A preliminary study seems to imply that the use of cannabinoids (one of the many biochemically active agents in marijuana) can protect the brain from inflammatory degeneration and its complications, such as Alzheimer's disease. The current study relies on an animal model and requires the consumption of cannabinoids during youth - but in that particular situation, the results are a dramatic reduction in the changes in brain tissue that lead to the formation of amyloid plaque, thought to be a chief culprit in Alzheimer's.
Gary Wenk, Ph.D, conducted the research at the University of Ohio:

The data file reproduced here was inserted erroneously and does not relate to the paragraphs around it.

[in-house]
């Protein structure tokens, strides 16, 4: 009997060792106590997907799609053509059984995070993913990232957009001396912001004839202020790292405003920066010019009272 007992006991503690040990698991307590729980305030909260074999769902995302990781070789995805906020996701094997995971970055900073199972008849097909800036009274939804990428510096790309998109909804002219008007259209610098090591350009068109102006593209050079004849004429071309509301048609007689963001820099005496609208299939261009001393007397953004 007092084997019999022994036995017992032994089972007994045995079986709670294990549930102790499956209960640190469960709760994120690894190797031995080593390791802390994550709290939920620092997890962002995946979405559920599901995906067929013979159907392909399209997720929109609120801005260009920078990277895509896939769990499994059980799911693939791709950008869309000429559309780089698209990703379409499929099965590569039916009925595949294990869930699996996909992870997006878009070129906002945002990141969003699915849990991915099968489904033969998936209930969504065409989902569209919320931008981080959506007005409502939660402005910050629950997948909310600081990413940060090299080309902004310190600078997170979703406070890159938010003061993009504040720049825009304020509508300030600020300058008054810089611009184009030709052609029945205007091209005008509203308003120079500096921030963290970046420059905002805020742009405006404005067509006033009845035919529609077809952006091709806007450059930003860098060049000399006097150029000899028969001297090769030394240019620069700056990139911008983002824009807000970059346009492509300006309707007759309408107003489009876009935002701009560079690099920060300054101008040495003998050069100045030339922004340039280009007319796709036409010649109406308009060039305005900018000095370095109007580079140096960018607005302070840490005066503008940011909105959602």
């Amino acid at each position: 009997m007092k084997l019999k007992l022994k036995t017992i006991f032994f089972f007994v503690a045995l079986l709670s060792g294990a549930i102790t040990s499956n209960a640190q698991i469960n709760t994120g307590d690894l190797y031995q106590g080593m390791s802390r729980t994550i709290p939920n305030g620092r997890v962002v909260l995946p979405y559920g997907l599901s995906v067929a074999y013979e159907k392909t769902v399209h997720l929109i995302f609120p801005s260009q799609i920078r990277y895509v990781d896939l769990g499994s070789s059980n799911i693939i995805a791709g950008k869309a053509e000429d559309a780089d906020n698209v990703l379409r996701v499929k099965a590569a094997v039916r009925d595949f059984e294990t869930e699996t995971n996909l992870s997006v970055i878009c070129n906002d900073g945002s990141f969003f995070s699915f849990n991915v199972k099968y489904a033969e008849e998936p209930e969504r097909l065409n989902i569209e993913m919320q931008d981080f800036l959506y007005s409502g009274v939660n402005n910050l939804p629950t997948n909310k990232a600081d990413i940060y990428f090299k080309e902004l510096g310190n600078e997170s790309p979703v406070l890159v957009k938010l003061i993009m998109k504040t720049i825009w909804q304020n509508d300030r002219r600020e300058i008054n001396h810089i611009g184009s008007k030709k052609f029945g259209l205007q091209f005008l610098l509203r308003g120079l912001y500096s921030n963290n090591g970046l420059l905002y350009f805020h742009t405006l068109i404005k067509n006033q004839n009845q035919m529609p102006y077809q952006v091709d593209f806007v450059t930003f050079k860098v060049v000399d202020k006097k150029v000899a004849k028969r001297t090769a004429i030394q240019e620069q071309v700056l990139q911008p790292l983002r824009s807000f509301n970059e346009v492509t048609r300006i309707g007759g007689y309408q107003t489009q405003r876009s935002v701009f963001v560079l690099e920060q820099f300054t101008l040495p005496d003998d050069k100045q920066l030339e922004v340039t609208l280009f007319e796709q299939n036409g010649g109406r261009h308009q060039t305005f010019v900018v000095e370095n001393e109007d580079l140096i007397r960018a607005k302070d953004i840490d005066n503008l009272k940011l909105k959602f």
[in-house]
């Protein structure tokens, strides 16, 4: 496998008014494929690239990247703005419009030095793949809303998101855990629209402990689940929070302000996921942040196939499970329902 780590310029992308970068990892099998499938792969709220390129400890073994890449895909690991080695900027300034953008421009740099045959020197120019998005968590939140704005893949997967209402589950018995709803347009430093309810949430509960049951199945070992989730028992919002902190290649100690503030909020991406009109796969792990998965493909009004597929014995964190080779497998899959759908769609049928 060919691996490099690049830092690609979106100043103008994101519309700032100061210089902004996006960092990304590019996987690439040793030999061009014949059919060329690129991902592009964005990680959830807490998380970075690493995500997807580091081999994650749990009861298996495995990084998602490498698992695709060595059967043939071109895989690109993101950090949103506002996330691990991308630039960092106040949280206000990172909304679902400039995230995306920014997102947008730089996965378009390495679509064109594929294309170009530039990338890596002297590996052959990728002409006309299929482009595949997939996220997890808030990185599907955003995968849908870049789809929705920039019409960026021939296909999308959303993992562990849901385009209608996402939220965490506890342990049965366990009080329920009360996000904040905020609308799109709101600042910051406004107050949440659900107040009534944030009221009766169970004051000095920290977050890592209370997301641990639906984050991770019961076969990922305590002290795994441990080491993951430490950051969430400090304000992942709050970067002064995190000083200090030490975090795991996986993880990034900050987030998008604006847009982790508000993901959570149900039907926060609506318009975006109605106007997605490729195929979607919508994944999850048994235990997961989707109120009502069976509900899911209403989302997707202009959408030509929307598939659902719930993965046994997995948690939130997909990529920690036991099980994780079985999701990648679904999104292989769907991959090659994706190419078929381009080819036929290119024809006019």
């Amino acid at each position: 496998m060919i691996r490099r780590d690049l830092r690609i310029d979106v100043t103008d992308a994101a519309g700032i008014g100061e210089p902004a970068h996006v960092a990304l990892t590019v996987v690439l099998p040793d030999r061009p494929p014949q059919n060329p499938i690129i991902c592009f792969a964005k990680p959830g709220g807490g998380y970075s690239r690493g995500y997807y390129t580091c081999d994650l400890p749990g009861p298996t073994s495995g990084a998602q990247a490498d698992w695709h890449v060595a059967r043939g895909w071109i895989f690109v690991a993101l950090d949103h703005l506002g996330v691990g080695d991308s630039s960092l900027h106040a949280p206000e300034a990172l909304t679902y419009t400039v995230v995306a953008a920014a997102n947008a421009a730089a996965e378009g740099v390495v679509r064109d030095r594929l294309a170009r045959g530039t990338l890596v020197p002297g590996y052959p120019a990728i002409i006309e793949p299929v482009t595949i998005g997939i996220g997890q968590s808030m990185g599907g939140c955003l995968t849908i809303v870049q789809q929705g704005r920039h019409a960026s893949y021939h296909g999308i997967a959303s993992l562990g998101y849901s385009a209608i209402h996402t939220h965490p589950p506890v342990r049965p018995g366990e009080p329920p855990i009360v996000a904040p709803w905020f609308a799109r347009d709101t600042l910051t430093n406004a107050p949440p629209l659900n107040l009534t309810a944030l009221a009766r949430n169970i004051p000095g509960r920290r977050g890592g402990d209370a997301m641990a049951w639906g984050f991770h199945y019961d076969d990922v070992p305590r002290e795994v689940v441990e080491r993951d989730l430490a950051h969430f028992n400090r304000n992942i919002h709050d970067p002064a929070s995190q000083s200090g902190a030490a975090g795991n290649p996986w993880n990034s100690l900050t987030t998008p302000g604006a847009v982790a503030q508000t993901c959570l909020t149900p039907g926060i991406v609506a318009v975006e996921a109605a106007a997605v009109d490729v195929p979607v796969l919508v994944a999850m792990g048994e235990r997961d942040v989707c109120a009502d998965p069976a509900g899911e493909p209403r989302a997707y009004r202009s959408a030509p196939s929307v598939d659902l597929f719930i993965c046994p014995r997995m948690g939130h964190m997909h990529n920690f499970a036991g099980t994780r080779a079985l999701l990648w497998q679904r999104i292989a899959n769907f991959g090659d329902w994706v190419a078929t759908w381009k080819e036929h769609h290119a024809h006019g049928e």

... as the animals age, Dr. Wenk said, they develop inflammation in parts of the brain analogous to the parts damaged by inflammation in people with Alzheimer's.
Recent research in other fields suggested that cannabinoids -- the active ingredients in marijuana -- can cross the blood-brain barrier, even at low doses, and can reduce inflammation, Dr. Wenk said.
So, in young rats, Dr. Wenk and colleagues created brain inflammation by infusing nanogram quantities of lipopolysaccharide and then treated them with a synthetic cannabinoid called WIN-55212-2.
"We saw an 80% to 90% drop in the inflammation in the brain," he said, "and also the impairment in memory that inflammation produces could be reversed."